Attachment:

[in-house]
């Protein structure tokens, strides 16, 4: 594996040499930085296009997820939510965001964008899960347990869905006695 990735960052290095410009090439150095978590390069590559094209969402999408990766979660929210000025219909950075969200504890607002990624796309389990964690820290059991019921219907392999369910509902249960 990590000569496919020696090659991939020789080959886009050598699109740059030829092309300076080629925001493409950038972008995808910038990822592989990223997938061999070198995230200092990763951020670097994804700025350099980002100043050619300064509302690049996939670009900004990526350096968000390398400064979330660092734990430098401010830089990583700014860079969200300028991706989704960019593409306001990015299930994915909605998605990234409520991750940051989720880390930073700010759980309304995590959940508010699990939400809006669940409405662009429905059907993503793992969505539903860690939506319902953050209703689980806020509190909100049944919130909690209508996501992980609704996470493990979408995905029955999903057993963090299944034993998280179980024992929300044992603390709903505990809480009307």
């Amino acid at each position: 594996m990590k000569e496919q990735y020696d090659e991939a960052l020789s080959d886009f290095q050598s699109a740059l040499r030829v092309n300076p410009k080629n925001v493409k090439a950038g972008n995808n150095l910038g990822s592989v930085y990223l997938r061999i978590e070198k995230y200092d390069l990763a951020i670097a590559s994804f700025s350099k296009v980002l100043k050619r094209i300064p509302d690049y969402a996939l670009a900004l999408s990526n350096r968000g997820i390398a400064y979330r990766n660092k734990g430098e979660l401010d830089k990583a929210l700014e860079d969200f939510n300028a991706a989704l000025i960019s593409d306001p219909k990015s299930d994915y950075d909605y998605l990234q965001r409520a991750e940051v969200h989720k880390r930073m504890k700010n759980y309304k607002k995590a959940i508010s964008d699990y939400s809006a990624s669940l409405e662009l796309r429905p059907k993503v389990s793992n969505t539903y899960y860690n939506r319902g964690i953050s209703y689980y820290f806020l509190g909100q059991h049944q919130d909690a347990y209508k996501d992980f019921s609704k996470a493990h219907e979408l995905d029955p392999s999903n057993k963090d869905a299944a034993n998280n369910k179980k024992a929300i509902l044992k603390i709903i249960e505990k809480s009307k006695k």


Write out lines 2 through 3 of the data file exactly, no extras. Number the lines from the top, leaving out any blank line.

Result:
């Protein structure tokens, strides 16, 4: 594996040499930085296009997820939510965001964008899960347990869905006695 990735960052290095410009090439150095978590390069590559094209969402999408990766979660929210000025219909950075969200504890607002990624796309389990964690820290059991019921219907392999369910509902249960 990590000569496919020696090659991939020789080959886009050598699109740059030829092309300076080629925001493409950038972008995808910038990822592989990223997938061999070198995230200092990763951020670097994804700025350099980002100043050619300064509302690049996939670009900004990526350096968000390398400064979330660092734990430098401010830089990583700014860079969200300028991706989704960019593409306001990015299930994915909605998605990234409520991750940051989720880390930073700010759980309304995590959940508010699990939400809006669940409405662009429905059907993503793992969505539903860690939506319902953050209703689980806020509190909100049944919130909690209508996501992980609704996470493990979408995905029955999903057993963090299944034993998280179980024992929300044992603390709903505990809480009307």
């Amino acid at each position: 594996m990590k000569e496919q990735y020696d090659e991939a960052l020789s080959d886009f290095q050598s699109a740059l040499r030829v092309n300076p410009k080629n925001v493409k090439a950038g972008n995808n150095l910038g990822s592989v930085y990223l997938r061999i978590e070198k995230y200092d390069l990763a951020i670097a590559s994804f700025s350099k296009v980002l100043k050619r094209i300064p509302d690049y969402a996939l670009a900004l999408s990526n350096r968000g997820i390398a400064y979330r990766n660092k734990g430098e979660l401010d830089k990583a929210l700014e860079d969200f939510n300028a991706a989704l000025i960019s593409d306001p219909k990015s299930d994915y950075d909605y998605l990234q965001r409520a991750e940051v969200h989720k880390r930073m504890k700010n759980y309304k607002k995590a959940i508010s964008d699990y939400s809006a990624s669940l409405e662009l796309r429905p059907k993503v389990s793992n969505t539903y899960y860690n939506r319902g964690i953050s209703y689980y820290f806020l509190g909100q059991h049944q919130d909690a347990y209508k996501d992980f019921s609704k996470a493990h219907e979408l995905d029955p392999s999903n057993k963090d869905a299944a034993n998280n369910k179980k024992a929300i509902l044992k603390i709903i249960e505990k809480s009307k006695k």